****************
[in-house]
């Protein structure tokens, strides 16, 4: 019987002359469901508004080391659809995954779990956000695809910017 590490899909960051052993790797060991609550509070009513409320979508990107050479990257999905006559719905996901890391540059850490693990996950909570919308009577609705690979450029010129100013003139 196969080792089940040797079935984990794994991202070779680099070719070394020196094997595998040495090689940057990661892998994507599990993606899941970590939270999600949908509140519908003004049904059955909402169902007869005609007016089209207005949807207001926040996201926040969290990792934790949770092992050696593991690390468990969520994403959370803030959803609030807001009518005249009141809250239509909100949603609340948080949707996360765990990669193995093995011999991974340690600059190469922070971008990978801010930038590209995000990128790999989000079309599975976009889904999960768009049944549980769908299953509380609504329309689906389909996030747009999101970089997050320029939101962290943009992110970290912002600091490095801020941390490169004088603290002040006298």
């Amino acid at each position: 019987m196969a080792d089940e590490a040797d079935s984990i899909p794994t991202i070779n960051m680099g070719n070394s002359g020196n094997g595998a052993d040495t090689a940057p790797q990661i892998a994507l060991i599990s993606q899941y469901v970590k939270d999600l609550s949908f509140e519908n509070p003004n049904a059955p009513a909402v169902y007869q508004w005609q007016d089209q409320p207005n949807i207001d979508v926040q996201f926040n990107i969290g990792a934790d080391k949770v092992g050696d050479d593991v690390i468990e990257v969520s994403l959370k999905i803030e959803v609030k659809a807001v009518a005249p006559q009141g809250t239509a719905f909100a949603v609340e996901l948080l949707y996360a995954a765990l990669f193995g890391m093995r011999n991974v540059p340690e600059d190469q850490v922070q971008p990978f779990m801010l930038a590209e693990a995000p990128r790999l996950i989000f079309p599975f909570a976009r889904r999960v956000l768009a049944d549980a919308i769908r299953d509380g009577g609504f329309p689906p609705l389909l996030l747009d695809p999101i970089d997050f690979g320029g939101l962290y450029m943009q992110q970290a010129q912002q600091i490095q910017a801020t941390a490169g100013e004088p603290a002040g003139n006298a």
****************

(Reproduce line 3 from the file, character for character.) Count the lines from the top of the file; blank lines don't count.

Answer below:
């Amino acid at each position: 019987m196969a080792d089940e590490a040797d079935s984990i899909p794994t991202i070779n960051m680099g070719n070394s002359g020196n094997g595998a052993d040495t090689a940057p790797q990661i892998a994507l060991i599990s993606q899941y469901v970590k939270d999600l609550s949908f509140e519908n509070p003004n049904a059955p009513a909402v169902y007869q508004w005609q007016d089209q409320p207005n949807i207001d979508v926040q996201f926040n990107i969290g990792a934790d080391k949770v092992g050696d050479d593991v690390i468990e990257v969520s994403l959370k999905i803030e959803v609030k659809a807001v009518a005249p006559q009141g809250t239509a719905f909100a949603v609340e996901l948080l949707y996360a995954a765990l990669f193995g890391m093995r011999n991974v540059p340690e600059d190469q850490v922070q971008p990978f779990m801010l930038a590209e693990a995000p990128r790999l996950i989000f079309p599975f909570a976009r889904r999960v956000l768009a049944d549980a919308i769908r299953d509380g009577g609504f329309p689906p609705l389909l996030l747009d695809p999101i970089d997050f690979g320029g939101l962290y450029m943009q992110q970290a010129q912002q600091i490095q910017a801020t941390a490169g100013e004088p603290a002040g003139n006298a």